I too am interested in the costs of and charges for consultancies, particularly looking at some of the consultants—the Electricity Council, Price Waterhouse, N.M. Rothschild and, when it comes to the CEGB, Lazards. We all know who is involved in that company. It is a man called Sir Ian MacGregor, whom the coal industry will never forget.

I believe that it is absolutely essential that the House have these reports before there is any further privatisation. It is absolutely right that White Papers should be presented and that there should be discussions before the Government continue on their path of channelling profits to the private sector. I also believe that, if there is to be a massive rundown of the coal industry arising out of the privatisation of electricity, the Government should give serious consideration to the effects of that and not leave us in a similar situation to that in which we have been left previously, with whole communities wiped out and no new employment opportunities provided.

The House has a right to know what the Government intend to do and how many men are going to be affected by the privatisation of electricity. Will it be another 40,000, as I can pretty well imagine? Indeed, as recently as last year, an eminent economist, Mr. J. McClusker, while giving evidence to the Select Committee on Energy, forecast that the work force in the mining industry would be down to 64,000 by 1990. If the Government have any reports indicating this, the House has a right to know about them. If the young men in the mining industry, where the average age at present is 34, are going to find themselves thrown out of work because of the privatisation of the electricity industry, the House has a right to know.

The House also has a right to know whether the Government have any reports, or intend making any reports, on the 20 per cent. nuclear power proportion, and if that will need subsidising. I put that question to the Minister because the indications are and my advice is that it could well be that the 20 per cent. will need subsidising. If that is the case, if we have suffered throughout the mining industry because of the withdrawal of subsidy only for it to be transferred to the nuclear sector, the House has a right to know. These reports are absolutely essential.

I hope that tonight the Minister will be able to say whether the Government are going to publicise these reports, if there are reports, and inform the House of the cost in terms of wiping out jobs in the mining industry. I believe that the Minister has an obligation, on behalf of the Government, to make these facts available before any major decisions on the subject are taken.

Photo of Mr Bob Cryer Mr Bob Cryer , Bradford South

I rise to support the very modest new clause proposed by my hon. Friend the Member for Kingston upon Hull, East (Mr. Prescott), which I expect the Government to accept. All it does is require the Secretary of State to report to Parliament all items of expenditure including consultancy fees, incurred by electricity boards or the Electricity Council in facilitating the transfer of their property or functions to another body corporate, arising from the privatisation of the electricity supply industry. The legislation that we are dealing with gives, under clause 1, massively wide powers. For example, under clause 1(3), the Minister will have the power to "do that thing with a view to promoting the interests of— (a) any body corporate to which it is proposed to transfer the property or functions. The Minister is provided with the power to promote the interests of any body corporate to which it is proposed to transfer the property or functions — not actually a transfer of property or functions, but simply a proposal to do so. This is a massive, sweeping power. It is not unreasonable, therefore, that we should ask that the Minister provide reports to Parliament about the application of the clause.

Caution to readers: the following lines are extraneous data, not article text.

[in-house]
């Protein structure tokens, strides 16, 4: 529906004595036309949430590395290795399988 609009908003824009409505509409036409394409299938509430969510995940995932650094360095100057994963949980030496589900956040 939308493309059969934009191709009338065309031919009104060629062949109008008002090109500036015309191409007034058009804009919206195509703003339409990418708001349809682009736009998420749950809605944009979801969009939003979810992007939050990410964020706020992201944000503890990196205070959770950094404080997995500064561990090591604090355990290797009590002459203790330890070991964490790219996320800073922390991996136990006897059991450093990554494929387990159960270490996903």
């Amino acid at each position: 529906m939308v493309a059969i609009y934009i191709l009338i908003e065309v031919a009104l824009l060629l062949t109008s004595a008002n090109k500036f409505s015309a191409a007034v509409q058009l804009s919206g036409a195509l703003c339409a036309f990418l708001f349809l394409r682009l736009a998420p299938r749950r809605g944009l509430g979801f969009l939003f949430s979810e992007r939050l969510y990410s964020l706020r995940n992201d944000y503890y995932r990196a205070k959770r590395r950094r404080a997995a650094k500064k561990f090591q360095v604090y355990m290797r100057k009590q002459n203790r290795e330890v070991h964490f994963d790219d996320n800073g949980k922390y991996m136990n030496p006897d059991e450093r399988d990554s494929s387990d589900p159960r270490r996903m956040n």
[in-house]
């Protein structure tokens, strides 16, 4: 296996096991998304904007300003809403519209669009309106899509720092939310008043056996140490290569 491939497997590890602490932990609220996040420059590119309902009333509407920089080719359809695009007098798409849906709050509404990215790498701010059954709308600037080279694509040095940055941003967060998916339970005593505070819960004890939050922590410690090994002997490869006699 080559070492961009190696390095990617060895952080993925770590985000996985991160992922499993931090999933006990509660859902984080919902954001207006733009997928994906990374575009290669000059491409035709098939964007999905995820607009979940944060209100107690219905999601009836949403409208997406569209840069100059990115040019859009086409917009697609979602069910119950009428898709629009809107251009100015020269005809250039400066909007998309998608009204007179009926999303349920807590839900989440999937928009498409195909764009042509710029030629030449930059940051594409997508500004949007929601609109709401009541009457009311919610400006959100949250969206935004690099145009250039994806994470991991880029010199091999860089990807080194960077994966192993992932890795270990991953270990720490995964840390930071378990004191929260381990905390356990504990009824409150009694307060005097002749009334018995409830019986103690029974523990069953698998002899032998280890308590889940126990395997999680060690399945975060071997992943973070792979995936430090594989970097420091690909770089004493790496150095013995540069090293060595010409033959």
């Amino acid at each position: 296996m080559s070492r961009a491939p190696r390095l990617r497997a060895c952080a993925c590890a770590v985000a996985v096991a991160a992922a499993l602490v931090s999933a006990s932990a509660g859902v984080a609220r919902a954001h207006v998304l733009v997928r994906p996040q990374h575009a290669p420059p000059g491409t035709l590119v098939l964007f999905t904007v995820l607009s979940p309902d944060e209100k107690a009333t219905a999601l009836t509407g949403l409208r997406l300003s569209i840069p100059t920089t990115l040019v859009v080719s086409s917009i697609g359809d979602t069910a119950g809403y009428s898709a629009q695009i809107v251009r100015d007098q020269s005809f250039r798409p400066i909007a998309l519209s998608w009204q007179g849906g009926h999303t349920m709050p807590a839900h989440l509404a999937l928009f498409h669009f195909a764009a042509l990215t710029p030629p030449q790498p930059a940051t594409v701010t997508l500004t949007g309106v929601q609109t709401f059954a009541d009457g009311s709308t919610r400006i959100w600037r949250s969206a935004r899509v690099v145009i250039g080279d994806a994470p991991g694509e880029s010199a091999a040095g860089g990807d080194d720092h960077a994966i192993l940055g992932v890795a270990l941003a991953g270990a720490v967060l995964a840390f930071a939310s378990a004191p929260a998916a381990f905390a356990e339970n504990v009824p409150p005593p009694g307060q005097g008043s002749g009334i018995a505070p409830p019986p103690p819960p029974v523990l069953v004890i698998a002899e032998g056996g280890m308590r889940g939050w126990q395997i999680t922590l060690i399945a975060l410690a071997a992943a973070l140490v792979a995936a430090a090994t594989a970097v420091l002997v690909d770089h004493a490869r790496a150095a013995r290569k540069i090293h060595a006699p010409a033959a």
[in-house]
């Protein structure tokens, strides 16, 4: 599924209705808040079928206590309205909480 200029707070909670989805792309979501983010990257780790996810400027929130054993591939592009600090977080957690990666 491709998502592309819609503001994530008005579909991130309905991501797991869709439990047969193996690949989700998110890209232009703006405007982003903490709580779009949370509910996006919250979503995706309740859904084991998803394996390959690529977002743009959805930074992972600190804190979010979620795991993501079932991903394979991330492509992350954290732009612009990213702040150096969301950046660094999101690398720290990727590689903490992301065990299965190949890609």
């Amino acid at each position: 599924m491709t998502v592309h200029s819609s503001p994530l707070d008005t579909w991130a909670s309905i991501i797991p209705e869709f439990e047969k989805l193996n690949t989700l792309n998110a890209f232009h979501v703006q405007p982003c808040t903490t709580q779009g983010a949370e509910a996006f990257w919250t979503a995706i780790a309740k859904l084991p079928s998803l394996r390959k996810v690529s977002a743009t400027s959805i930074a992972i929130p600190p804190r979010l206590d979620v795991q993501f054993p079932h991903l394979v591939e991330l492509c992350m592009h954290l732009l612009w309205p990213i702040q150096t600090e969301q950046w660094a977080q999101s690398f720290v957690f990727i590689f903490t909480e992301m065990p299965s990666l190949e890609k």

After all, we would not want the Minister to be giving kickbacks to the friends of the Conservative party who are contributing to its campaign funds. Under clause 1, the Government could provide a consultancy for or ask for a report from all that legion of organisations which have been giving money to the Conservative party. That would be a corrupt use of taxpayers' money, but it would have the gloss of legality because the Minister has been given such wide powers.

I expect that the Minister will deny any such activity, and the best way to embark on that denial is to accept the new clause in order to show that the Department of Energy is dealing at arm's length with all those organisations. He could also say that to demonstrate that arm's-length relationship the Government will promote various reports, consultations and so forth. One of the benefits of such reports would be to demonstrate that Government Members who are struggling along like the rest of us on their £24,000 a year are not benefiting from this privatisation measure through the various consultancies on which they are moonlighting and which are included in that very thick tome, the Register of Members' Interests.

This covers a wide range. Price Waterhouse has been mentioned, for instance. The hon. Member for Beaconsfield (Mr. Smith) is a consultant to Price Waterhouse. This is a rich vein which one could mine for some time. I should have thought that, as the various bodies receive contracts from the Department, the Minister will be only too happy to provide the House with reports. There is in any event a question of general accountability.

The Minister cannot say that privatising electricity will lead to safeguards in management or standards. A few recent examples show that private ownership, with its pursuit of profit, sometimes disregards standards of safety. One has only to mention Townsend Thoresen for a shiver to run down people's spines. The private enterprise supervision of that organisation has not exactly become a byword for safety standards.